After an early presentation by PeopleSoft, I told everyone around me, including my Supervisor and her Supervisor, I've seen this before: heavyweight private industry software player moves in on the University, promising the moon: Oh, our program does everything. Believe me. We've been doing this for many years. Millions of people are employed by companies using our software. A University is just like any other business when it comes to this stuff. (It's not.) And we can make enhancements in our software, if we do find incompatabilities. (They won't.)
Management swoons. The Magical Market Faeries are here! We'll save money! There's no down side!
But sooner or later it is revealed that the fit is not perfect, there are conversion problems, and the University is going to have to change their procedures to fit the software, not the other way around.
I suspect it's not just the UCs that are engaging in this folly.
It was billed as a workshop. It wasn't one. It was a meeting. Why call it a workshop? So we'd be receptive, and not expecting bad news or orders.
Donna: We're so glad you're all here. The "go live" date is being moved back (again) from August to December. (1)
Everyone is happy about that. More breathing room.
Next: General introduction by Troy-- what is UCPath? (2)
The PowerPoint slide shows how it all starts with people. It says "PEOPLE" right there in the middle. Aw.
We've all seen this PowerPoint slide before. Repeatedly. "Comprehensive", "integrated", and other words like those are uttered. Yawn.
More Donna: We love you, really love you and you're wonderful and smart and good. And we're all part of the team.
(A person might have wondered at this point, "Just what are you planning to do with all that lube?")
They have us raise hands for "novice" and "experienced" users of our current Cognos canned reports. About half and half.
(But they know that perfectly well from analytics and word of mouth. They are telling us in the form of asking us. Why? See below.)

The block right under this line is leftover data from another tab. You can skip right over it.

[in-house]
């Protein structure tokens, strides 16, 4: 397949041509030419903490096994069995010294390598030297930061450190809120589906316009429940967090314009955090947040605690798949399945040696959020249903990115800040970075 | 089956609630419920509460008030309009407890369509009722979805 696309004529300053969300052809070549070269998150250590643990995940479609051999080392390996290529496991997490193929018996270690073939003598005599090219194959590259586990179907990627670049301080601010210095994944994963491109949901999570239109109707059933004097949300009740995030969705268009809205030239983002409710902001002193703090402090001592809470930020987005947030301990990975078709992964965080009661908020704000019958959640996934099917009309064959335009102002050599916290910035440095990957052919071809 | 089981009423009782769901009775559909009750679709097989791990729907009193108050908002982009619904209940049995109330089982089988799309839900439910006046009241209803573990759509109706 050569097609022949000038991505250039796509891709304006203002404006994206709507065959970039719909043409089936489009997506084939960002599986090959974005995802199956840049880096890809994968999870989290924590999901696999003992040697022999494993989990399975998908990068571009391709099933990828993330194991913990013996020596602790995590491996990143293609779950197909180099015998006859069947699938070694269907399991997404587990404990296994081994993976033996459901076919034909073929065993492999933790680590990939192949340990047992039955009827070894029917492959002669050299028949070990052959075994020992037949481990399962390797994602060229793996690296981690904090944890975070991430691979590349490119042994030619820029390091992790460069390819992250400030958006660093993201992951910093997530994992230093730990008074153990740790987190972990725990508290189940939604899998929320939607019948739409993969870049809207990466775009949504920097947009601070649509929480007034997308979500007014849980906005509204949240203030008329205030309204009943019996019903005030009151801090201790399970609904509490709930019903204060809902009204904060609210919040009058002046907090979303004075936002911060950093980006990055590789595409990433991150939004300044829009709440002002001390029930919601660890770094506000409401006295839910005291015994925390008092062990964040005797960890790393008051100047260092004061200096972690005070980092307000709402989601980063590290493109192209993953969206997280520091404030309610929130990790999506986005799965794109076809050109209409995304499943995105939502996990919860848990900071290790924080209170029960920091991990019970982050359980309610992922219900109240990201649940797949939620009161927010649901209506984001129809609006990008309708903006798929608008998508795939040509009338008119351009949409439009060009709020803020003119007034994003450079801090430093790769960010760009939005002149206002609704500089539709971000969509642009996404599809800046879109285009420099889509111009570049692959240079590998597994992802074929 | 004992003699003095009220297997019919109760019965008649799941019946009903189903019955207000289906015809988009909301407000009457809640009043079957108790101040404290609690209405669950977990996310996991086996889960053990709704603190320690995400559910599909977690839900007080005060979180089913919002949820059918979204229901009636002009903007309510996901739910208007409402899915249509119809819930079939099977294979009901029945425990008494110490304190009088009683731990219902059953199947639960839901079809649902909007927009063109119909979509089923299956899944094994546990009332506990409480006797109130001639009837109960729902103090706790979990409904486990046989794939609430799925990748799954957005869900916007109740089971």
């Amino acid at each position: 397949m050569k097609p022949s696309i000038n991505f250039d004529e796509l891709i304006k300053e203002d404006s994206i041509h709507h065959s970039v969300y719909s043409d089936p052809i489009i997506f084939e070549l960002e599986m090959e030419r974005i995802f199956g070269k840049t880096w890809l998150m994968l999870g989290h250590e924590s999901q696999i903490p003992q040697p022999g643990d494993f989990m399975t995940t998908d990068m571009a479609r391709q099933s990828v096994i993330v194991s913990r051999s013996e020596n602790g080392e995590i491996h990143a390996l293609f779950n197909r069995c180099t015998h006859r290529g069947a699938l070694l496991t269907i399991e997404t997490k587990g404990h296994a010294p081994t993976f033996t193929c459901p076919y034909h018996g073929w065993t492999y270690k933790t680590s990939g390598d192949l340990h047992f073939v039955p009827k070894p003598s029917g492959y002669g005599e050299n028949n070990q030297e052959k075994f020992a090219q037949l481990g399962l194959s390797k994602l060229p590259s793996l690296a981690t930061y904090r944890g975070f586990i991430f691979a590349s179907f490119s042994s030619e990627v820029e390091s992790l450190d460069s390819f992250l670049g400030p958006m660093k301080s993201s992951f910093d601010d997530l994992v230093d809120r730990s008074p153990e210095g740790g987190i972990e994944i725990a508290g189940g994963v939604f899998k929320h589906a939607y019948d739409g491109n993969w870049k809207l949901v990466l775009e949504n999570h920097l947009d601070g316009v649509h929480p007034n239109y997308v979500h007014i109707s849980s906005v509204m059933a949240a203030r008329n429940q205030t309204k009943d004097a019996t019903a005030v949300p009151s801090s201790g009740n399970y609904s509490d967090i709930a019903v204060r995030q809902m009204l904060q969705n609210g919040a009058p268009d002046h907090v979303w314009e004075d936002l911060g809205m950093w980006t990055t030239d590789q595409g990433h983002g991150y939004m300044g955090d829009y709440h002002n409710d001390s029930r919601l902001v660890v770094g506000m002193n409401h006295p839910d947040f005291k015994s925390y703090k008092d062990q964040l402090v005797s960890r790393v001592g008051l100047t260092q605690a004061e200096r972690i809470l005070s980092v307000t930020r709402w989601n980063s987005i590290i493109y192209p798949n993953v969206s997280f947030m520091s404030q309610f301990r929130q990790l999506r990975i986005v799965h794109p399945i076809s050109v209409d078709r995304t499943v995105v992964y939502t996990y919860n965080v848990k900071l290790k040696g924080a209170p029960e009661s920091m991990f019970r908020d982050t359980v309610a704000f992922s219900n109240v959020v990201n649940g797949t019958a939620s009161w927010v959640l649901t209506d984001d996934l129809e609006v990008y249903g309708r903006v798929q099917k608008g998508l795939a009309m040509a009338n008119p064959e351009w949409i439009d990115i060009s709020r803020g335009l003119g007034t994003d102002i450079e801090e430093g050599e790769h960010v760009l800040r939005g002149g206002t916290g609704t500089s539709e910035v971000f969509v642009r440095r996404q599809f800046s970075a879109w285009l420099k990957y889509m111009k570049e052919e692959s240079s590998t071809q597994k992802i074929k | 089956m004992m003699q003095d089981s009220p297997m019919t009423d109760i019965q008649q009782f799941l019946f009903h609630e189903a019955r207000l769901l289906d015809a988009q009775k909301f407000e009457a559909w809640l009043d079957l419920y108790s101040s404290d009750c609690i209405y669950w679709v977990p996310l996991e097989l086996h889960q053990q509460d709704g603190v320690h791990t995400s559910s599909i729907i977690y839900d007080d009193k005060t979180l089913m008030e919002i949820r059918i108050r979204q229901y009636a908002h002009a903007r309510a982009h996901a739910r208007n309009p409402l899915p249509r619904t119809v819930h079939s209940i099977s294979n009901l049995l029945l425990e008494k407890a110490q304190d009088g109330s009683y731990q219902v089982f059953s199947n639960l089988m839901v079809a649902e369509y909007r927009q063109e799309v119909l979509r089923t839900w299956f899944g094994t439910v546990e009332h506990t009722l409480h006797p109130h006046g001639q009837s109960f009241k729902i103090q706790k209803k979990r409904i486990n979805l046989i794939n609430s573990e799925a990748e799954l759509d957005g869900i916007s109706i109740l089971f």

Hilda shows a schematic of the PeopleSoft tables. There are hundreds, yes hundreds of them. She assures us there is no way we will ever master the data in that form. (3)
With that Hilda lowers the boom: despite previous representations, employees will not be able to use Excel, SQL, MS Access, Hummingbird, or Crystal Reports to access data as we always have. We will use canned Cognos reports. End of story.
Those of you ("experienced") who've already made peace with canned reports? Look, you'll be right at home! (Oh, that's why. Divide and conquer. See above.)
Get used to it: PeopleSoft methods, PeopleSoft nomenclature, and Cognos canned reports.
This, then, was the purpose of workshop that wasn't a workshop: to tell us where we stand.
Hilda assures us she will take all our queries from the old system and design canned reports that'll be just as good! Okay, then.
tl;dr Resistance is futile, you will be assimilated.
Epilogue: We are looking into new financial system software, too. And we're going to go down the same road. Management is excited by the words "cloud computing." (Sigh. I don't want my or our financial data in the cloud, for crying out loud.)
1) They don't tell us why, but likely data conversion problems. Likely the data will never convert properly, and there will be a massive clean up operation after we go live. This despite original blithe assurances of a smooth transition.
2) UCPath is a way of not saying PeopleSoft.
3) Why is the table structure impenetrable? At first I thought it was a legacy problem-- you can only add tables, and can never re-engineer, because everything must be backwards compatible forever.
But it's not just that. For instance, the basic "person" table does not have a field for a person's name. You'd have to link to another table to get that. This is beyond efficient into needlessly complex. It is absurd.
I have to conclude that they want the table structure to be inpenetrable. It means PeopleSoft now and PeopleSoft forever, because we won't be able to do anything with the data if we ever wanted to walk away. It will be harder to change systems in the future than it is now.